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High-Low Tech – Programming an ATtiny w/ Arduino

ATtiny Pinout

ATtiny Pinout

One of the issues with working with Arduinos is the $20-40 cost for a full board when included in your project.

Certain levels of code sketches can be run on a single chip replacement, the ATtiny45/85 chips.

I bought 10 of the larger memory version ATtiny85 chips for $16.00 from Newark with 50 electrolyte capacitors for another $3.00 or so.

MIT’s High-Low Technology has a tutorial:

Programming an ATtiny w/ Arduino

This tutorial shows you how to program an ATtiny45 or ATtiny85 microcontroller using the Arduino software and hardware. The ATtiny45 and ATtiny85 are small (8-leg), cheap ($2-3) microcontrollers that are convenient for running simple programs. They are almost identical, except that the ATtiny85 has twice the memory of the ATtiny45 and can therefore hold more complex programs. We like to use both of them with paper circuits and other craft electronics. To program them, we’ll use a port of the Arduino core libraries created by Alessandro Saporetti and slightly modified by HLT.

via High-Low Tech – Programming an ATtiny w/ Arduino.

More when I get a chance to try this all out!


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Brian N1BQ’s Arduino Page – More Arduino Learning Resources

Arduino Picture
Arduino Picture with Breadboard

Brian N1BQ’s Arduino Page brings together a mass of Arduino resources as well as a tutorial he is working on. Lessons up to lesson number 7 are already up with 11 more to follow.

It is worth bookmarking this one if you are an Arduino experimenter.

Thanks to Brian N1BQ for the excellent all-in-one Arduino Page!



EDIT – URLs updated 20 FEB 2010

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Would two BoArduino Kits built be BoArduini? More from the Arduino Family and Lady Ada

While Winston KC9FVR was building his K-502 Stereo Amp Kit I built up a couple BoArduino “Arduino-less-onboard-USB” kits from Adafruit.

Two BoArduinos and a Arduino with ProtoShield Daughter Board

The two mounted on top of the breadboard circuit boards are called BoArduinos and the front one is a Arduino with a ProtoShield prototyping daughter board on the top.

I had the Arduino & ProtoShield previously built, but whipped up the two BoArduino units.

Had myself worried as I had special glasses made for fine detail work and somehow I was mixing them with my regular glasses. Thought my vision was taking a turn for the worse, where I really was just wearing the wrong spectacles!

The three boards are being powered by a USB cable for the Arduino with Protoshield, a USB-to-TTL Conversion cable for the USB-less BoArduino on the left and a a nine-volt battery for the USB-less BoArduino on the right.

These boards are imbedded microprocessor controller prototyping modules. Once programmed they do not need the computer to run their programs anymore.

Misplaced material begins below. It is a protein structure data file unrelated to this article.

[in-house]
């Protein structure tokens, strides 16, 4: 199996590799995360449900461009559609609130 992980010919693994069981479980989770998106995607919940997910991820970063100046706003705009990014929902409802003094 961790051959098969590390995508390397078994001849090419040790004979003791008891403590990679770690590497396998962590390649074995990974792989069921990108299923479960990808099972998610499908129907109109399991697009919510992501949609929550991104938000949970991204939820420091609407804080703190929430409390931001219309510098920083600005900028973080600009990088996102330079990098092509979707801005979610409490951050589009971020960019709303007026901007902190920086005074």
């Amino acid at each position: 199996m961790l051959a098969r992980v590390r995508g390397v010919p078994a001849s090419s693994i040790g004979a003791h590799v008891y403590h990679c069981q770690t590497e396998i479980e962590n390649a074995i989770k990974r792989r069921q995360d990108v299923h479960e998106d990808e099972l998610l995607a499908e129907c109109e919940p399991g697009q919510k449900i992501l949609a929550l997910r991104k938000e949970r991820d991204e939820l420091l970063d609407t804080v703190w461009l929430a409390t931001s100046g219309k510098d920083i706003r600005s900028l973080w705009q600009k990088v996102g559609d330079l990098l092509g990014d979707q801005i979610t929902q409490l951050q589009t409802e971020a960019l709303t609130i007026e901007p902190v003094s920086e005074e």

Check out my previous Arduino related posts (use the search on the right) to find out more on these neat kits!

Oh I should admit that unlike Winston KC9FVR I did need to unsolder one resistor… grrrr, I guess I am slipping!



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Boarduinos Boarduinos – Here come the (Arduino) Clones

The Boarduino Mounted on a Breadboard

Now that we’re getting the Arduino System in hand, we decided we wanted a couple additional units to leave programed and perhaps incorporate into bigger projects.Enter the Arduino’s mini-clone the Boardino.

The Boardino is designed to pin-into a breadboard, which is VERY handy, and it reduces its cost and size by off-loading the the USB-to-TTL circuitry to either another board or an intelligent cable.

The pin-into the breadboard is a nice and tidy way to make semi-permanent prototypes.  Neat!

The off-loading greatly reduces costs and as the USB-to-TTL is only occasionally used, is not a hardship.

Again I’ve ordered the wanted items from Adafruit.

adafruit industries logo




Proto Shield Kit for the Arduino

Following up on the previous Arduino articles:

Flexible Electronic Bits – The Arduino Electronics Prototyping Platform


Arduino Arrives & First Programs

I’ve been working with an Arduino Board from Adafruit. adafruit industries logo

To make experimentation easier I purchased the starter kit which included a Prototyping breakout-board and facility to layer onto that daughterboard a regular wiring breadboard. Adafruit calls this their “Proto Shield Kit

The “Proto Shield” was developed my Lady Ada (of Adafruit) and is explained at

Pictures tell more:

Proto Shield for Arduino with Mini Breadboard

This simple setup breaks out all the input/output (i/o) pins, and every other controllable connection of the Arduino (which is underneath the daughterboard if you look closely at the picture) and with the mini-breadboard makes a nice tidy package.

Very cool!

More as I work through the tutorial. My son Tom KC9JGD and I have 30 or 40 potential Arduino projects from our brainstorming while traveling the last few days looking at engineering schools. Now I’ll have to see which can be implemented.



Arduino Arrives & First Programs

As I first mentioned in Flexible Electronic Bits – The Arduino Electronics Prototyping Platform an Arduino Starter Kit from Adafruit was on its way.

Well it has arrived! 

Here is the Arduino successfulling running the first program I compiled and downloaded to it – a Blick the LED program:

Arduino Hooked Up to the Macbook 

Here is an up close look at the board:

Arduino up close  

And of the software running:

Arduino Software Running on the Macbook (OS-X Intel)

I will be working my way through the Arduino Tutorial – have Lessons 0, 1 & 2 done this evening.

I won’t have too much time to play with the device until I get caught up on chores around the house, but first impressions are very positive!

More to follow!